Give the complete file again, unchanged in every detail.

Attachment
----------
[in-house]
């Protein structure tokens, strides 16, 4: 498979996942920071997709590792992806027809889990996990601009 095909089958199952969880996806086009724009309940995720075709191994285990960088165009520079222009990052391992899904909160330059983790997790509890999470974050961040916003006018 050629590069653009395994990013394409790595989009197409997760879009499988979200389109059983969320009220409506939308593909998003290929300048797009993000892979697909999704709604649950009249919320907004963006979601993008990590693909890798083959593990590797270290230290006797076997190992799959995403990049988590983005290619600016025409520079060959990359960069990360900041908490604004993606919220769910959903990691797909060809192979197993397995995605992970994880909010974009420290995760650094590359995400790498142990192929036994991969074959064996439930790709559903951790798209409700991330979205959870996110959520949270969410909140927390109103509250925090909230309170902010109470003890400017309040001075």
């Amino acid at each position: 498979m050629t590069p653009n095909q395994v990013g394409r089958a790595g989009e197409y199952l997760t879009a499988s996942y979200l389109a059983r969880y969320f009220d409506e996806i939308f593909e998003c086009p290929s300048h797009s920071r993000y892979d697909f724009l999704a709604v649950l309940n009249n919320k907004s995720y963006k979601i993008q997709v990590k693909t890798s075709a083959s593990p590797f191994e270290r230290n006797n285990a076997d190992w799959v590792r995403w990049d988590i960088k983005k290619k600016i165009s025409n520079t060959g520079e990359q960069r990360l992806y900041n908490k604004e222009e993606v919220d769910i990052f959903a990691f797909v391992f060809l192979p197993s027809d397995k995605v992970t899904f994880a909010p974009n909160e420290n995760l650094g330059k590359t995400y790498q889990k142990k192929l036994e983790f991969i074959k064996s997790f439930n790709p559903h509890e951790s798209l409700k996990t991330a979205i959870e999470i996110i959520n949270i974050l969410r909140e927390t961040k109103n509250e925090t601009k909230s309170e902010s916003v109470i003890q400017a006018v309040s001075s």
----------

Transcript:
[in-house]
């Protein structure tokens, strides 16, 4: 498979996942920071997709590792992806027809889990996990601009 095909089958199952969880996806086009724009309940995720075709191994285990960088165009520079222009990052391992899904909160330059983790997790509890999470974050961040916003006018 050629590069653009395994990013394409790595989009197409997760879009499988979200389109059983969320009220409506939308593909998003290929300048797009993000892979697909999704709604649950009249919320907004963006979601993008990590693909890798083959593990590797270290230290006797076997190992799959995403990049988590983005290619600016025409520079060959990359960069990360900041908490604004993606919220769910959903990691797909060809192979197993397995995605992970994880909010974009420290995760650094590359995400790498142990192929036994991969074959064996439930790709559903951790798209409700991330979205959870996110959520949270969410909140927390109103509250925090909230309170902010109470003890400017309040001075």
């Amino acid at each position: 498979m050629t590069p653009n095909q395994v990013g394409r089958a790595g989009e197409y199952l997760t879009a499988s996942y979200l389109a059983r969880y969320f009220d409506e996806i939308f593909e998003c086009p290929s300048h797009s920071r993000y892979d697909f724009l999704a709604v649950l309940n009249n919320k907004s995720y963006k979601i993008q997709v990590k693909t890798s075709a083959s593990p590797f191994e270290r230290n006797n285990a076997d190992w799959v590792r995403w990049d988590i960088k983005k290619k600016i165009s025409n520079t060959g520079e990359q960069r990360l992806y900041n908490k604004e222009e993606v919220d769910i990052f959903a990691f797909v391992f060809l192979p197993s027809d397995k995605v992970t899904f994880a909010p974009n909160e420290n995760l650094g330059k590359t995400y790498q889990k142990k192929l036994e983790f991969i074959k064996s997790f439930n790709p559903h509890e951790s798209l409700k996990t991330a979205i959870e999470i996110i959520n949270i974050l969410r909140e927390t961040k109103n509250e925090t601009k909230s309170e902010s916003v109470i003890q400017a006018v309040s001075s």